'Grown Ups' poised to beat 'Knight and Day'

4:14 PM PST 06/24/2010 by Carl DiOrio, Gregg Kilday
"Toy Story 3," "Grown Ups" and "Knight and Day"

VIDEO: 'Toy Story 3' eyeing repeat atop domestic boxoffice

Fox's "Knight and Day," looking to jump-start the weekend, didn't exactly gun its engines as it opened Wednesday to $3.8 million.

But between "Knight," with its blend of romance, screwball comedy and action, and Sony's "Grown Ups," which offers broad slapstick, industryites are hoping this week's wide openers prove sufficiently complementary to shape a third straight solid session at the domestic boxoffice.

Looking to energize word-of-mouth for James Mangold's "Knight" -- featuring a big-screen reunion of "Vanilla Sky" friends with benefits Tom Cruise and Cameron Diaz -- Fox previewed the movie nationwide on Saturday.

While its opening day fell short of expectations, the studio is betting the movie will build a constituency. With a Friday-to-Saturday figure on one side or the other of the $20 million mark, "Knight" would end its first five days somewhere in the $20 million-plus range.

"It's an adult movie opening on a Wednesday, but we opened it there and snuck it on Saturday because we believe the word-of-mouth will be good, so we're set for a pretty good opening weekend," Fox distribution topper Bruce Synder said. "Remember, it's an original, adult movie, which we expect will run for quite a while."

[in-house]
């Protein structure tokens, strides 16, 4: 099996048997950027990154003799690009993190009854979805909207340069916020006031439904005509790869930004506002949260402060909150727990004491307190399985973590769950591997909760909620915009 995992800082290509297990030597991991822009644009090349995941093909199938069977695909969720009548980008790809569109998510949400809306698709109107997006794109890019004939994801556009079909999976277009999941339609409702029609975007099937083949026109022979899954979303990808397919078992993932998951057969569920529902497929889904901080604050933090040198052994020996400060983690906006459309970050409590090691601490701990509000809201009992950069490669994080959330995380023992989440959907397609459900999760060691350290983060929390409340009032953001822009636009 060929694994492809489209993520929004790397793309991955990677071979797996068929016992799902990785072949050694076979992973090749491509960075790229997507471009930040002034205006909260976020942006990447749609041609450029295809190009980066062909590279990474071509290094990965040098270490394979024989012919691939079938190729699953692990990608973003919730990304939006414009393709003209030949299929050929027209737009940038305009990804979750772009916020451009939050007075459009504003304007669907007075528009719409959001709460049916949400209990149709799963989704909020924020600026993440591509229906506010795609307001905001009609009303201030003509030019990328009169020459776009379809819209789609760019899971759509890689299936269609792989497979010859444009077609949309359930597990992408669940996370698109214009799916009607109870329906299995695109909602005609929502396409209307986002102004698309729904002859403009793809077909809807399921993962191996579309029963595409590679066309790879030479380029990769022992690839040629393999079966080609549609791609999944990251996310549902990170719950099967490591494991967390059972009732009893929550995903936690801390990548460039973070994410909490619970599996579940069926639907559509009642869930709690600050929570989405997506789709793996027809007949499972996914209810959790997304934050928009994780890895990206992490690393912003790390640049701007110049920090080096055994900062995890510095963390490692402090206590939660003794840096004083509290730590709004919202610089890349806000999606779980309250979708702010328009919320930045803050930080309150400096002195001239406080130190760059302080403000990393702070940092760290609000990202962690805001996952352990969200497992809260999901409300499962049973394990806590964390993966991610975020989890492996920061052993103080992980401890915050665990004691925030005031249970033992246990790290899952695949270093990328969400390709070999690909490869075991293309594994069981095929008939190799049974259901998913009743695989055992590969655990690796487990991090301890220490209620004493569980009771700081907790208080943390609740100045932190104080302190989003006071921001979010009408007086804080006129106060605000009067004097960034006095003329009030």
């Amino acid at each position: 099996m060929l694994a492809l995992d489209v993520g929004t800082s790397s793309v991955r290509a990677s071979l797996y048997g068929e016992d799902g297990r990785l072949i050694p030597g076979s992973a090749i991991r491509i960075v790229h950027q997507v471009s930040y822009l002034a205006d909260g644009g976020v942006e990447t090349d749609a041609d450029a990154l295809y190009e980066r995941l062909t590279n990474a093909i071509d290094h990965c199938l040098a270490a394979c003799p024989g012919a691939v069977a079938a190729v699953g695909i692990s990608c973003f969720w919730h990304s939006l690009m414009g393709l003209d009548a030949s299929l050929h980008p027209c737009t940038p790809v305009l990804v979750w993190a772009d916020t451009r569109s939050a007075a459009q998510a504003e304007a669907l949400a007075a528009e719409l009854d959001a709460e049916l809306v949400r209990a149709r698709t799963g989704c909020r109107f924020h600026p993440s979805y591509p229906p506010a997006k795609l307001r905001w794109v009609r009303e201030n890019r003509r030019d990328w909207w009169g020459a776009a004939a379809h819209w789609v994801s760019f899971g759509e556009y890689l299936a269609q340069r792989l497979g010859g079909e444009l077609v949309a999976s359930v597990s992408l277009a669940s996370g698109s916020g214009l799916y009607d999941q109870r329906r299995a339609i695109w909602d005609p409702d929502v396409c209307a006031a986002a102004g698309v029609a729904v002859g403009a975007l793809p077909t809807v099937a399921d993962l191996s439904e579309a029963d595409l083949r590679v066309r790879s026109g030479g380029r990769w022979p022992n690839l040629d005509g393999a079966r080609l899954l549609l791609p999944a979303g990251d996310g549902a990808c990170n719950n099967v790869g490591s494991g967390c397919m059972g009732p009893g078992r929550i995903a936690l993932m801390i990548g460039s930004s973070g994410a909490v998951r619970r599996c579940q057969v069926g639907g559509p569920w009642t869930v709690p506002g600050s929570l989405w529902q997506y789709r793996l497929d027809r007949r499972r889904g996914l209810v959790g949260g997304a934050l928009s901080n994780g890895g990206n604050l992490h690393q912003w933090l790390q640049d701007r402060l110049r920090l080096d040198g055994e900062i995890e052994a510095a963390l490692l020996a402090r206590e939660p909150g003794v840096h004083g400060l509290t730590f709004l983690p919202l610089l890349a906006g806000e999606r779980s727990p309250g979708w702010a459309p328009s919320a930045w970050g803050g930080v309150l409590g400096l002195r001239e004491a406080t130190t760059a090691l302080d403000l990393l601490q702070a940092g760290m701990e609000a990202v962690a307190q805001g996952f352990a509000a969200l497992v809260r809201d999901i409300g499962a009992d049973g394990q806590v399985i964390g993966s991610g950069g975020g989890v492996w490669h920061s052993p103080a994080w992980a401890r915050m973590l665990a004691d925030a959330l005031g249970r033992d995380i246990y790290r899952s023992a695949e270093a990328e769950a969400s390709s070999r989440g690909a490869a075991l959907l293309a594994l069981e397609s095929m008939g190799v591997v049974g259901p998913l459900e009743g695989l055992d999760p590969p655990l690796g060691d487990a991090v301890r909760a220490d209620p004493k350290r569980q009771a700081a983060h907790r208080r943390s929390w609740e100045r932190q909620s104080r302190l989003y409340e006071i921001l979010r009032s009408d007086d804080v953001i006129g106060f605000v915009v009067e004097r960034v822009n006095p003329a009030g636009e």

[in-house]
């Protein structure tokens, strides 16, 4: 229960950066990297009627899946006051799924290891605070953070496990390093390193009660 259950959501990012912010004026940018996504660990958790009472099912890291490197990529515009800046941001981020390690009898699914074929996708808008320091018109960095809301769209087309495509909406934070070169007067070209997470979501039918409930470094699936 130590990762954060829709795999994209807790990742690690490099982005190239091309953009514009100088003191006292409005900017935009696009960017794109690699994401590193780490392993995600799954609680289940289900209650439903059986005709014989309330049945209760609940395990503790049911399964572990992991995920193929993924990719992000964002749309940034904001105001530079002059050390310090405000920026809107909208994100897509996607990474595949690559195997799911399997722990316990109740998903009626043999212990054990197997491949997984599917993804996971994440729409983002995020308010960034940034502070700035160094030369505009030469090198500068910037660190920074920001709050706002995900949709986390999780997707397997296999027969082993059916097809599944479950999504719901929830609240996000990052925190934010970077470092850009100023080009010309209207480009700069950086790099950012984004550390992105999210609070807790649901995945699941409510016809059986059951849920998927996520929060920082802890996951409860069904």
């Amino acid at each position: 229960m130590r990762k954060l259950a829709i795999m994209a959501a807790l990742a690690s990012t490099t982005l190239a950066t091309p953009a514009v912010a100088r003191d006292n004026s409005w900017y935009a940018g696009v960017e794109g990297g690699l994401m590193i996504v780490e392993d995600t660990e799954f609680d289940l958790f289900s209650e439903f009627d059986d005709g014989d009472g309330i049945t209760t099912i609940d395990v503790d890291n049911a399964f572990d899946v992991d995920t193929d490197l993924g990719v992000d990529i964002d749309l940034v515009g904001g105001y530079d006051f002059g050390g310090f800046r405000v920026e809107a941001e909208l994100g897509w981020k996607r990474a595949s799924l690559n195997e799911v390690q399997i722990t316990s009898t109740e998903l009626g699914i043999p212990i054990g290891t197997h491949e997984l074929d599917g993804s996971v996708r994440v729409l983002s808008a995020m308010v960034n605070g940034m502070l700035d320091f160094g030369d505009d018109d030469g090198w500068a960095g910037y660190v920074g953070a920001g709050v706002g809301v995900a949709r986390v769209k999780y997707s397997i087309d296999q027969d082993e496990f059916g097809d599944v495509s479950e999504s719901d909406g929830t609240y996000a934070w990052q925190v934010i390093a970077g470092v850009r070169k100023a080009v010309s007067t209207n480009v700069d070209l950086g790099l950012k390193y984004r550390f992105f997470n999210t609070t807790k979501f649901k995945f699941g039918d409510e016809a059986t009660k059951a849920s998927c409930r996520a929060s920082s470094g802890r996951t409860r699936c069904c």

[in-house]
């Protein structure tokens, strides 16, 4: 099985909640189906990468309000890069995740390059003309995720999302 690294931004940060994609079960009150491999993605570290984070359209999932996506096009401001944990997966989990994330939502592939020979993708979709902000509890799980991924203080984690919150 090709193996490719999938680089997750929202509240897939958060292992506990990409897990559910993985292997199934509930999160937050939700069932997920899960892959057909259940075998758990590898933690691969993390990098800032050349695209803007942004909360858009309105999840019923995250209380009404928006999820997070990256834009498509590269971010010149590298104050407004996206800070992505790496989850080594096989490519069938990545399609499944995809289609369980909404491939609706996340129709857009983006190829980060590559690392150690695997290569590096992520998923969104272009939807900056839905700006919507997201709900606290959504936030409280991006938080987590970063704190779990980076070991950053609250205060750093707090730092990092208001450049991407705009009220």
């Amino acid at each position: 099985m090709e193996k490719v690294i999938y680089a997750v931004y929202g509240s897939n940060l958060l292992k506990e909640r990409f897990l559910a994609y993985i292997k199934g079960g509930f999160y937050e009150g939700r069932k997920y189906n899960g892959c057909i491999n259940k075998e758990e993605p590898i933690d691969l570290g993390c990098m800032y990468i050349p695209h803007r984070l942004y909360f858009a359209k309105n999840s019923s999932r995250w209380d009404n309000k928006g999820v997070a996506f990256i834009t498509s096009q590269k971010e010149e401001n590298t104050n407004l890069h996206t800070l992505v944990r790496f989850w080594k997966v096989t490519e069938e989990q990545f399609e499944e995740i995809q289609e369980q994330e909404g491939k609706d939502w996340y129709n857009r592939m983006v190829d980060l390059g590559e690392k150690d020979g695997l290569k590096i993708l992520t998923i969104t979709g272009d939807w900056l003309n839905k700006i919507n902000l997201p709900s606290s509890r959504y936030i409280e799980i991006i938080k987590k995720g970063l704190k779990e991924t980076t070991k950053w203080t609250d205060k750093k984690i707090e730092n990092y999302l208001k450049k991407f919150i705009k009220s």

Rated PG-13, "Knight" cost Fox and New Regency a reported $117 million to produce and is seen as something of an important career resuscitator for its two topliners.

Sony's ensemble comedy "Grown Ups" is poised to ring up a bigger opening -- although it's not headed for the top slot, either.

Disney/Pixar's "Toy Story 3" is certain to repeat in the gold medal position following its phenomenal $110 opening frame. Even if it falls anywhere from 40%-50%, it will still take in something between $55-$66 million.

"Grown Ups" should emerge as a strong No. 2, though, offering up Adam Sandler, Kevin James, Chris Rock, David Spade and Rob Schneider in a laughs-filled reunion of high school basketball teammates. Dennis Dugan ("You Don't Mess With the Zohan") directed the PG-13 pic. Tracking suggests a $40 million debut for the movie, whose production cost was in the $70 million range.

"It's going to resonate to fans of the cast and appeal to family moviegoers," Sony distribution president Rory Bruer said. "So it should open solidly and have a very good multiple in subsequent weekends."

This weekend's limited openers include National Geographic's release of the Afghanistan-set, Sundance-winning documentary "Restrepo," directed by Tim Hetherington and journalist Sebastian Junger, and Sony Pictures Classics' romantic drama "Wild Grass" from eminent French director Alain Resnais.

On an industrywide basis, the frame will be compared with the big $200.7 million session from last summer that was topped by a $109 million first-weekend tally for Paramount's "Transformers: Revenge of the Fallen." So whatever the potency of this weekend's wide openers, it would be a huge accomplishment even to match the industry's year-ago comparison.

Carl DiOrio reported from Amsterdam; Gregg Kilday reported from Los Angeles.
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